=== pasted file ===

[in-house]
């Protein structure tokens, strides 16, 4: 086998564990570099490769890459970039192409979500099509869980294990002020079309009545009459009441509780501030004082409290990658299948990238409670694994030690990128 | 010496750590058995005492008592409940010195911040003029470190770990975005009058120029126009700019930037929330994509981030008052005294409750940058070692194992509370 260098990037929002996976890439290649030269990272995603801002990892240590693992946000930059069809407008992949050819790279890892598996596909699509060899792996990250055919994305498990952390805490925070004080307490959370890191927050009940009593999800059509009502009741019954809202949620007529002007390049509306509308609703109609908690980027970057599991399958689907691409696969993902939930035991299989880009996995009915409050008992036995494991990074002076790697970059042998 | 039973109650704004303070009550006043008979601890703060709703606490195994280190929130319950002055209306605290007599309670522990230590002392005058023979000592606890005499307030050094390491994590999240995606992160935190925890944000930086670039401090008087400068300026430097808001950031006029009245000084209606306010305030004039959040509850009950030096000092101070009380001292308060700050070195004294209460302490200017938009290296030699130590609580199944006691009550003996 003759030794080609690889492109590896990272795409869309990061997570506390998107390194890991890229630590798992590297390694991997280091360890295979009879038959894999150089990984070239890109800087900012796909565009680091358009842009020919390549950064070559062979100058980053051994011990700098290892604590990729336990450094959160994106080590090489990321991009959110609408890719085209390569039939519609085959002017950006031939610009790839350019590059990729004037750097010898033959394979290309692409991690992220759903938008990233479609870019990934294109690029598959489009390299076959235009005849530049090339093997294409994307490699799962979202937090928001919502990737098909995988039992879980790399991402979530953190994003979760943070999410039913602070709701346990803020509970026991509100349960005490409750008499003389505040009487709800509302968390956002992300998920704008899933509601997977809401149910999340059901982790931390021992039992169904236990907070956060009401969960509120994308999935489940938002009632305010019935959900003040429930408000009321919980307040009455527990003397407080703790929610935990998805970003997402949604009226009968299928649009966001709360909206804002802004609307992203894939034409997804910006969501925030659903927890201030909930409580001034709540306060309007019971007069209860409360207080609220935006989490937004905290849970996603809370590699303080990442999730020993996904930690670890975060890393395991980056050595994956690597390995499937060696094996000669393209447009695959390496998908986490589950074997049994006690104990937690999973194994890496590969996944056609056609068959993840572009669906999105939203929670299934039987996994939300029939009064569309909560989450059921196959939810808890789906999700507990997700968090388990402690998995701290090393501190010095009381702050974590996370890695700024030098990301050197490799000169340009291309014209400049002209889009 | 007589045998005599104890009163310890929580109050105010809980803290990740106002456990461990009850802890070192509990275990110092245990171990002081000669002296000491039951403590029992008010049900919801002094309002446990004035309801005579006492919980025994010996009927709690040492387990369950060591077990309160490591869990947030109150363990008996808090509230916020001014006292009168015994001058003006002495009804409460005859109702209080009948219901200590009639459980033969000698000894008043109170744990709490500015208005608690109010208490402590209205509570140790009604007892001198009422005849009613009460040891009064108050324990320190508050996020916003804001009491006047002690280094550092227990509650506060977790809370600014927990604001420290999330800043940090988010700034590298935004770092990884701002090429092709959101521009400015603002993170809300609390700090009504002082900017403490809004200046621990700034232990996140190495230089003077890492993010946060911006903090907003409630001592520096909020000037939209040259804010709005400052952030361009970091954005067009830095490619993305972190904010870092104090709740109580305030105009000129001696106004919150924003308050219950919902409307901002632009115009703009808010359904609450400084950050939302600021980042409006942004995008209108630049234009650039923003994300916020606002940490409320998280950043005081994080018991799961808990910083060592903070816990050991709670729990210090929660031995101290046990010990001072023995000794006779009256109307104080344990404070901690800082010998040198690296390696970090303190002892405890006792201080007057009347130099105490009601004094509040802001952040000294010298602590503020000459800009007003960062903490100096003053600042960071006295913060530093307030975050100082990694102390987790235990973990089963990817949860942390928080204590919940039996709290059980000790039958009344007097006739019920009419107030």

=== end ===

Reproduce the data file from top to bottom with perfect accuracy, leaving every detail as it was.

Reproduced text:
[in-house]
């Protein structure tokens, strides 16, 4: 086998564990570099490769890459970039192409979500099509869980294990002020079309009545009459009441509780501030004082409290990658299948990238409670694994030690990128 | 010496750590058995005492008592409940010195911040003029470190770990975005009058120029126009700019930037929330994509981030008052005294409750940058070692194992509370 260098990037929002996976890439290649030269990272995603801002990892240590693992946000930059069809407008992949050819790279890892598996596909699509060899792996990250055919994305498990952390805490925070004080307490959370890191927050009940009593999800059509009502009741019954809202949620007529002007390049509306509308609703109609908690980027970057599991399958689907691409696969993902939930035991299989880009996995009915409050008992036995494991990074002076790697970059042998 | 039973109650704004303070009550006043008979601890703060709703606490195994280190929130319950002055209306605290007599309670522990230590002392005058023979000592606890005499307030050094390491994590999240995606992160935190925890944000930086670039401090008087400068300026430097808001950031006029009245000084209606306010305030004039959040509850009950030096000092101070009380001292308060700050070195004294209460302490200017938009290296030699130590609580199944006691009550003996 003759030794080609690889492109590896990272795409869309990061997570506390998107390194890991890229630590798992590297390694991997280091360890295979009879038959894999150089990984070239890109800087900012796909565009680091358009842009020919390549950064070559062979100058980053051994011990700098290892604590990729336990450094959160994106080590090489990321991009959110609408890719085209390569039939519609085959002017950006031939610009790839350019590059990729004037750097010898033959394979290309692409991690992220759903938008990233479609870019990934294109690029598959489009390299076959235009005849530049090339093997294409994307490699799962979202937090928001919502990737098909995988039992879980790399991402979530953190994003979760943070999410039913602070709701346990803020509970026991509100349960005490409750008499003389505040009487709800509302968390956002992300998920704008899933509601997977809401149910999340059901982790931390021992039992169904236990907070956060009401969960509120994308999935489940938002009632305010019935959900003040429930408000009321919980307040009455527990003397407080703790929610935990998805970003997402949604009226009968299928649009966001709360909206804002802004609307992203894939034409997804910006969501925030659903927890201030909930409580001034709540306060309007019971007069209860409360207080609220935006989490937004905290849970996603809370590699303080990442999730020993996904930690670890975060890393395991980056050595994956690597390995499937060696094996000669393209447009695959390496998908986490589950074997049994006690104990937690999973194994890496590969996944056609056609068959993840572009669906999105939203929670299934039987996994939300029939009064569309909560989450059921196959939810808890789906999700507990997700968090388990402690998995701290090393501190010095009381702050974590996370890695700024030098990301050197490799000169340009291309014209400049002209889009 | 007589045998005599104890009163310890929580109050105010809980803290990740106002456990461990009850802890070192509990275990110092245990171990002081000669002296000491039951403590029992008010049900919801002094309002446990004035309801005579006492919980025994010996009927709690040492387990369950060591077990309160490591869990947030109150363990008996808090509230916020001014006292009168015994001058003006002495009804409460005859109702209080009948219901200590009639459980033969000698000894008043109170744990709490500015208005608690109010208490402590209205509570140790009604007892001198009422005849009613009460040891009064108050324990320190508050996020916003804001009491006047002690280094550092227990509650506060977790809370600014927990604001420290999330800043940090988010700034590298935004770092990884701002090429092709959101521009400015603002993170809300609390700090009504002082900017403490809004200046621990700034232990996140190495230089003077890492993010946060911006903090907003409630001592520096909020000037939209040259804010709005400052952030361009970091954005067009830095490619993305972190904010870092104090709740109580305030105009000129001696106004919150924003308050219950919902409307901002632009115009703009808010359904609450400084950050939302600021980042409006942004995008209108630049234009650039923003994300916020606002940490409320998280950043005081994080018991799961808990910083060592903070816990050991709670729990210090929660031995101290046990010990001072023995000794006779009256109307104080344990404070901690800082010998040198690296390696970090303190002892405890006792201080007057009347130099105490009601004094509040802001952040000294010298602590503020000459800009007003960062903490100096003053600042960071006295913060530093307030975050100082990694102390987790235990973990089963990817949860942390928080204590919940039996709290059980000790039958009344007097006739019920009419107030």